Practice and preparation - The MDU
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Practice and preparation

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SJT questions focus on five professional attributes required to be a foundation doctor as defined in the person specification, which can be found on the UKFPO website. These are:

  • Commitment to professionalism
  • Coping with pressure
  • Effective communication
  • Patient focus
  • Working effectively as part of a team.

The test assumes you have some knowledge of the job of an F1 and you will be asked to respond as such. It does not set out to test your values but whether you understand the values and attitudes expected of a foundation doctor. Your answers need to reflect what you 'should' do bearing in mind these professional attributes, rather than what you 'would' do.

It's often said you can't be coached through the SJT. However, given there are a finite number of hypothetical scenarios, and the values and behaviours expected of new doctors are documented in a few publicly available documents, there is plenty you can do to prepare.

Top tips

Study the F1 person specification and consider what the SJT requires of candidates according to each professional attribute.

  1. Read the GMC's guidance on Good medical practice and Outcomes for graduates.
  2. Practise as many questions as you can, and where possible do this under exam conditions.
  3. Read each question carefully and consider what it requires according to each attribute.
  4. You may feel each statement is obvious. Beware, the balance of priorities may be subtly different.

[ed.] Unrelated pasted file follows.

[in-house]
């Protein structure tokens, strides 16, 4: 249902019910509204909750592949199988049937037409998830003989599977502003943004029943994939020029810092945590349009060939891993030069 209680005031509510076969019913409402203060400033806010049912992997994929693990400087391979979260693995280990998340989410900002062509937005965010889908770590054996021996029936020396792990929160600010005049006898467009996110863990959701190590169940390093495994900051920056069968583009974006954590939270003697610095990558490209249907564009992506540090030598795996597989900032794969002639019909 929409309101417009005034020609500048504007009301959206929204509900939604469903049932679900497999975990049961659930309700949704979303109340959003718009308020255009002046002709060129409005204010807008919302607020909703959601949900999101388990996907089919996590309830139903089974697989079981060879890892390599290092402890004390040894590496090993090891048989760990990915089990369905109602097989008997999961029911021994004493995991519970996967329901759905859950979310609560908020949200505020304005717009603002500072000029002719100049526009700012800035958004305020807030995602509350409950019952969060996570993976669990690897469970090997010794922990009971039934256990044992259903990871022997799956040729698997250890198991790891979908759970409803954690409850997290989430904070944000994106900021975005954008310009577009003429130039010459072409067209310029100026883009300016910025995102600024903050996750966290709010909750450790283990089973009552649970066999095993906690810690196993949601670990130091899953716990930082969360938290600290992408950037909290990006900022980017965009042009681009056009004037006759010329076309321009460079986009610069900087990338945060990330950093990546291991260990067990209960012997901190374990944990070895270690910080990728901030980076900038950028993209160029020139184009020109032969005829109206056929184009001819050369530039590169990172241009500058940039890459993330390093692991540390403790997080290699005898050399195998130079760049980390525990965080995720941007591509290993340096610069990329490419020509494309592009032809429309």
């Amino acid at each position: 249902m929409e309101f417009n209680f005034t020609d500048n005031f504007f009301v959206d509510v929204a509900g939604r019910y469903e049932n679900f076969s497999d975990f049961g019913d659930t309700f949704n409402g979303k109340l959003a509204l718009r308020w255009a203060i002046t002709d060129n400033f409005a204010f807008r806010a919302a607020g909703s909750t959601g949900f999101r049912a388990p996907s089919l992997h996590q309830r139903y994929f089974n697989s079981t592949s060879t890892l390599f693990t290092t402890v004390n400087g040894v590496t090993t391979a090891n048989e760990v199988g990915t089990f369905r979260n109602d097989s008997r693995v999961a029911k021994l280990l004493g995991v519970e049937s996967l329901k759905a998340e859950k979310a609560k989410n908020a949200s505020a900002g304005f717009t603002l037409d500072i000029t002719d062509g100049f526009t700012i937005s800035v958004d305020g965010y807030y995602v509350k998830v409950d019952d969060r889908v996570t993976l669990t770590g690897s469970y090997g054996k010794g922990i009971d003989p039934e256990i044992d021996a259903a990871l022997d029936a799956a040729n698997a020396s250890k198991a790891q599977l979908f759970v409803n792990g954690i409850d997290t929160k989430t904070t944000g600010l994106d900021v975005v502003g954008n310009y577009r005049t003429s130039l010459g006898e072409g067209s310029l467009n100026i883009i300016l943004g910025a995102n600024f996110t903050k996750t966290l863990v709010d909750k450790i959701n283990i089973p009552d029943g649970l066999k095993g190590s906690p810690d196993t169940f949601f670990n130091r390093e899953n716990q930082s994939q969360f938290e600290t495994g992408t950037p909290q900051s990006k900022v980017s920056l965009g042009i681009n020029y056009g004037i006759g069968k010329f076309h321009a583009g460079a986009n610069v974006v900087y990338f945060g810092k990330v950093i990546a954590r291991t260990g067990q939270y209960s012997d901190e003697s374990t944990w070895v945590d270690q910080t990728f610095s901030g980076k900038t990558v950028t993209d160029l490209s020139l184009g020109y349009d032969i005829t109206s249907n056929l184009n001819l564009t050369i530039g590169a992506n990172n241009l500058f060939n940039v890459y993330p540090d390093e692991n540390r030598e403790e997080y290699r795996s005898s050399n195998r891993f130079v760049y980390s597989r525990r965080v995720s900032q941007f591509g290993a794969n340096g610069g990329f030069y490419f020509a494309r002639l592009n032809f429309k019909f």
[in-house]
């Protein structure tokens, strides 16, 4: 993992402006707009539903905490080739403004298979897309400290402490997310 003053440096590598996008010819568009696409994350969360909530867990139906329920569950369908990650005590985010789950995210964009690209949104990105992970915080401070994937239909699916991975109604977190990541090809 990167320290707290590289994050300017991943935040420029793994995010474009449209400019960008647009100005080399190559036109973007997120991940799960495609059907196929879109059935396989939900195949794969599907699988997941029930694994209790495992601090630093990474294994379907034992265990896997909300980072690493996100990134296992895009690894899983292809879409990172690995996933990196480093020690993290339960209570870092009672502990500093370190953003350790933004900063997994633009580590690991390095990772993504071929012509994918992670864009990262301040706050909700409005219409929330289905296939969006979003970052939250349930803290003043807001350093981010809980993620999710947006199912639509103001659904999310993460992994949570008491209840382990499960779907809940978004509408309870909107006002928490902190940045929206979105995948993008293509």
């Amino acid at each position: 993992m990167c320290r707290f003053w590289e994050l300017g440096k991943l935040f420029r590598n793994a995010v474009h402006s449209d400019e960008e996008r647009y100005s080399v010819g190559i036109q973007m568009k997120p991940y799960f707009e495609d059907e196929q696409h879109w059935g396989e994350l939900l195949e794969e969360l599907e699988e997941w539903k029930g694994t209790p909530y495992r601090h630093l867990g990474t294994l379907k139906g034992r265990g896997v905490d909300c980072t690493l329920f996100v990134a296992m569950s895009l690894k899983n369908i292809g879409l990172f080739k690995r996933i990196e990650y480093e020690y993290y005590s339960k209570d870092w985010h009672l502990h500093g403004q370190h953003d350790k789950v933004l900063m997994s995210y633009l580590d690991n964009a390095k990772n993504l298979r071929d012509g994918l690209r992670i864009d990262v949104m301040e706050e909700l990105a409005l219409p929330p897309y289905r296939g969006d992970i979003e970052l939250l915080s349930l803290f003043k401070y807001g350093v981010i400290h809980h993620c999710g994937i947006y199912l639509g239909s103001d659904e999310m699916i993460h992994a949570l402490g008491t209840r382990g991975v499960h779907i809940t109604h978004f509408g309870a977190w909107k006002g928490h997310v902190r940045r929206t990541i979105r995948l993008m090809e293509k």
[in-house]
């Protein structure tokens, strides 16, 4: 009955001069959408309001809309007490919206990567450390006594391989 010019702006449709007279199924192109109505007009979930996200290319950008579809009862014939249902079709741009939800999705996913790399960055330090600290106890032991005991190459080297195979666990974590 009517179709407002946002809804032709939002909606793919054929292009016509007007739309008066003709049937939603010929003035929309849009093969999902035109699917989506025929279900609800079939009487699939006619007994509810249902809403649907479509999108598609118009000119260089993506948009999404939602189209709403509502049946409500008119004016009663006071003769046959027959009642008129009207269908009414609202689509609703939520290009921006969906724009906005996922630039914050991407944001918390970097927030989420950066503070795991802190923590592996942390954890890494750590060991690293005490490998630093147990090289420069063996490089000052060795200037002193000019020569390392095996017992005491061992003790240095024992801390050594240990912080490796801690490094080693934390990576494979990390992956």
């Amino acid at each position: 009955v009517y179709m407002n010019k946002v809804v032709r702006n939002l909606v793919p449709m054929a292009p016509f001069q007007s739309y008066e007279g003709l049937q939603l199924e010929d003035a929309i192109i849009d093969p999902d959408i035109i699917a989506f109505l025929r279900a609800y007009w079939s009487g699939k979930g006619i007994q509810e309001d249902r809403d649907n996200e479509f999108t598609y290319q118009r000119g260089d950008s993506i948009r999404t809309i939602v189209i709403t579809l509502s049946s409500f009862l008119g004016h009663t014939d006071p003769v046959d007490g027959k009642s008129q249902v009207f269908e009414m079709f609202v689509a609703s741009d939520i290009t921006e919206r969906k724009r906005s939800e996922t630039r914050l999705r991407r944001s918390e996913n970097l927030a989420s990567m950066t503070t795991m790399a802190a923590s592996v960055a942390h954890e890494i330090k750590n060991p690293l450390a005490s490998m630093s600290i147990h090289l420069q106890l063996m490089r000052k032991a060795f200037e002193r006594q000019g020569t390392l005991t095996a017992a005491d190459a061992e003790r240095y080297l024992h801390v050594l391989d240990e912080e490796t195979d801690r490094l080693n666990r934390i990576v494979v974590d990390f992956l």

5. Don't overthink the answer or make assumptions.
  6. If you don't know the answer to a question answer it to the best of your ability or move on.
  7. Put yourself in the position of an F1 when answering each question. Remember, the questions have been created following a detailed analysis of the F1 role and mapped against GMC guidelines.
  8. Don't overthink the answer or make assumptions.
  9. Remember the wellbeing of your patient is your first concern, other considerations are secondary.
  10. Be honest, act with integrity, and be fair to patients and colleagues alike.
  11. Remember the limits of your competence. Appreciate your boundaries, don't work outside them, but do whatever you can within them.
  12. Seeking advice and gathering information is difficult to criticise.
  13. Be strict with your timing. Try to complete the paper within the timescales and remember random guesses may be identified as such and awarded zero points.
  14. Make sure you have a basic understanding of medical ethics and law.

Finally…

This might seem like a lot of effort for just one exam. However, the foundation programme is oversubscribed, and in the past some applicants have had to be put on a reserve list with no certainty of being placed on the foundation programme after qualification.

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